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Tools for Effective Writing

Everything you need to become successful in your academic writing.

Writing the Literature Review

Find a focus
Just like a term paper, a literature review is organized around ideas, not just sources. Use the research question you developed in planning your review and the issues or themes that connect your sources together to create a thesis statement. Yes, literature reviews have thesis statements! But your literature review thesis statement will be presenting a perspective on the material, rather than arguing for a position or opinion. For example:

The current trend in treatment for congestive heart failure combines surgery and medicine.

More and more cultural studies scholars are accepting popular media as a subject worthy of academic consideration.

Consider organization
Once you have your thesis statement, you will need to think about the best way to effective organize the information you have in your review. Like most academic papers, literature reviews should have an introduction, body, and conclusion. Refer to the Literature Review Blueprint on the bottom of this page for more information about what each section should include. There are also several ways you can organize the sources within the body of your review. Consider choosing a chronological, thematic, or methodological organization for your sources (see the University of North Carolina's guide on Literature Reviews for more information about this organization types.)

Use evidence and be selective
When making your points in your literature review, you should refer to several sources as evidence, just like in any academic paper. Your interpretation of the available information much be backed up with evidence to show that your ideas are valid. You also need to be selective about the information you choose to include in your review. Select only the most important points in each source, making sure everything you mention relates to the review's focus.

Summarize and synthesize
Remember to summarize and synthesize your sources in each paragraph as well as throughout the review. You should not be doing in-depth analysis in your review, so keep your use of quotes to a minimum. A literature review is not just a summary of current sources; you should be keeping your own voice and saying something new about the collection of sources you have put together.

Revise, revise, revise
When you have finished writing the literature review, you still have one final step! Spending a lot of time revising is important to make sure you have presented your information in the best way possible. Check your review to see if it follows the assignment instructions and/or your outline. Rewrite or rework your language to be more concise and double check that you have documented your sources and formatted your review appropriately.

Literature Review Blueprint

  1. Title Page
  2. Abstract includes the following:
    1. Aims (of the paper)
    2. Background
    3. Data Sources
    4. Review Methods
    5. Results
    6. Conclusion
  3. Introduction – This will be labeled as your paper title in your actual paper.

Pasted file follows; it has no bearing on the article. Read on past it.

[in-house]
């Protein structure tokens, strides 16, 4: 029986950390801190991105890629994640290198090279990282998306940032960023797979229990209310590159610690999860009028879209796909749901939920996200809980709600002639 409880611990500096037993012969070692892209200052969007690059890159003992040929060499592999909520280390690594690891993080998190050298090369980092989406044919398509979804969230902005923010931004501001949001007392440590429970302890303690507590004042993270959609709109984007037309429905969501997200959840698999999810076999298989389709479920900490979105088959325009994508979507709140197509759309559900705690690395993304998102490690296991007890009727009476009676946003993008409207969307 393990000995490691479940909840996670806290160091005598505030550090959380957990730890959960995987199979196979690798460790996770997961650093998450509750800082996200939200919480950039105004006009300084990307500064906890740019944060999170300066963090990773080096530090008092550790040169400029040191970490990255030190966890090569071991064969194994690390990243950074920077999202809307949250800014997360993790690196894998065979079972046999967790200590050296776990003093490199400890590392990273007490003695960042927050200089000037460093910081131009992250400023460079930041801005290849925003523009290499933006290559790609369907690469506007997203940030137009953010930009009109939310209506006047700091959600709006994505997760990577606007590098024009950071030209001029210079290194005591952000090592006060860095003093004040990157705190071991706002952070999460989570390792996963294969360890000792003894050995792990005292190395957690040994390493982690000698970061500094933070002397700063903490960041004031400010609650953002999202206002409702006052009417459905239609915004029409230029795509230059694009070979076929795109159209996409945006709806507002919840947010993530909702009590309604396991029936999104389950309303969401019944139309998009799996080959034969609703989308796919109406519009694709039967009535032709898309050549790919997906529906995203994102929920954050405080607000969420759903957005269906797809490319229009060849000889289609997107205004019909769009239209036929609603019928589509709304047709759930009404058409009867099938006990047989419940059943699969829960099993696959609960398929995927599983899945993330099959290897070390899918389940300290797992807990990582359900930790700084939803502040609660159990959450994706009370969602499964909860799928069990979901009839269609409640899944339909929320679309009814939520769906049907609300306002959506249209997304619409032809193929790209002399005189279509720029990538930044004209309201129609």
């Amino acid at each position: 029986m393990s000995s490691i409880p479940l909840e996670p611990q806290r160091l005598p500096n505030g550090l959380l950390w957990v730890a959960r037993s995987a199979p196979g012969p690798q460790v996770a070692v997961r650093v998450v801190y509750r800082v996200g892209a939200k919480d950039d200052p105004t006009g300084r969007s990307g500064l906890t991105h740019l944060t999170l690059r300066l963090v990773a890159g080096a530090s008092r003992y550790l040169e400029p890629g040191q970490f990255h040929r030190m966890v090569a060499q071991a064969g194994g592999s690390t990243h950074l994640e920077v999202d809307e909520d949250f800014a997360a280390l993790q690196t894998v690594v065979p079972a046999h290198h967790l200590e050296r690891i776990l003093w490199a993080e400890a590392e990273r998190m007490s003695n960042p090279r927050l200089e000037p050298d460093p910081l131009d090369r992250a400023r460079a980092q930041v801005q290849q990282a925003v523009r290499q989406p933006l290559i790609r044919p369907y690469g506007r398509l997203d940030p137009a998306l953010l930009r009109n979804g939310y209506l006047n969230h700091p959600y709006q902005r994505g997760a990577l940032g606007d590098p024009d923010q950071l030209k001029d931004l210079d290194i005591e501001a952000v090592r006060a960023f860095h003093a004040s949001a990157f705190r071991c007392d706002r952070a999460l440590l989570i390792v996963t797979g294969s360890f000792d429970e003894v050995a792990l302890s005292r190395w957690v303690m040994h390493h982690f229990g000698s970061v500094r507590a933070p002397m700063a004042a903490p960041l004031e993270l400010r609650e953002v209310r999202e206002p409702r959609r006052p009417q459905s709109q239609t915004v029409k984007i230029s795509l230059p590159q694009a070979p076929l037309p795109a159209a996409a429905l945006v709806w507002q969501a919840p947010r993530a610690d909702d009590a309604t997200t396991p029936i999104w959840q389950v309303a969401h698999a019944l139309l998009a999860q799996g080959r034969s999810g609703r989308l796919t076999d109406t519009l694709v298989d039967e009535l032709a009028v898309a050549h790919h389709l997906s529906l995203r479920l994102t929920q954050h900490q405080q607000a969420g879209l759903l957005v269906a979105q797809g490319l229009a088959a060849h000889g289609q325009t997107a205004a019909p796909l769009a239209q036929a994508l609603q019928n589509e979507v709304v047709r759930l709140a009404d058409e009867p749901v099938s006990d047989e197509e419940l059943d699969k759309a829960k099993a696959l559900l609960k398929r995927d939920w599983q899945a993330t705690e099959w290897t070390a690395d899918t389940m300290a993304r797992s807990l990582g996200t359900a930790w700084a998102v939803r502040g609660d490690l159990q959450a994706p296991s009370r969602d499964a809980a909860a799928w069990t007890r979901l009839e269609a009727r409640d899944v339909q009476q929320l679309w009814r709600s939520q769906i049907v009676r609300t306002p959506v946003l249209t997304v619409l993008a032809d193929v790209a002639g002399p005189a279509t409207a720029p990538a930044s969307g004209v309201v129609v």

1. Define the topic, together with your reason for selecting the topic. You could also point out overall trends, gaps, particular themes etc. Provide a clear explanation of your topic and a thesis statement.
  4. Body
    1. In the body of the paper you discuss your sources. This is one way you could organize your discussion:
      1. The Review
      2. Aim/s: State the aim/s of the review. Include research topic/objectives/questions/hypothesis(es).
      3. Search methods: Include search strategy, inclusion/exclusion criteria, databases searched, keywords, languages, and publishing dates.  
      4. Search outcome: Search outcome and audit trail if appropriate - application of inclusion/exclusion criteria. How many articles did you find with your search terms? How did you decide to keep or reject these articles? The point of this section is to allow someone to replicate your search.
      5. Summarize included studies. You may want a table for this added to your appendix. See your APA manual for details. 
    2. Results
      1. Present the results of your review using appropriate subheadings.
      2. You may wish to use a table to help present this information.
      3. Remember that this is a synthesis. Present the major themes rather than individual papers.
  5.  Discussion
    1. Start with limitations and strength of the evidence.
    2. Draw out the applicability, theoretical and practical implications of the review findings.
  6. Conclusion:
    1. This should not be a summary/repetition of the findings.
    2. Identify implications/recommendations for practice/research/education/management as appropriate, and consistent with the limitations.     
    3. If appropriate, consider whether nursing conceptual or theoretical frameworks could guide future research about the topic of the review.
    4. Discuss the major contributions, evaluate the current position, and point out flaws in methodology, gaps in research, contradictions, and areas for further study. Word limit: 250
  7. References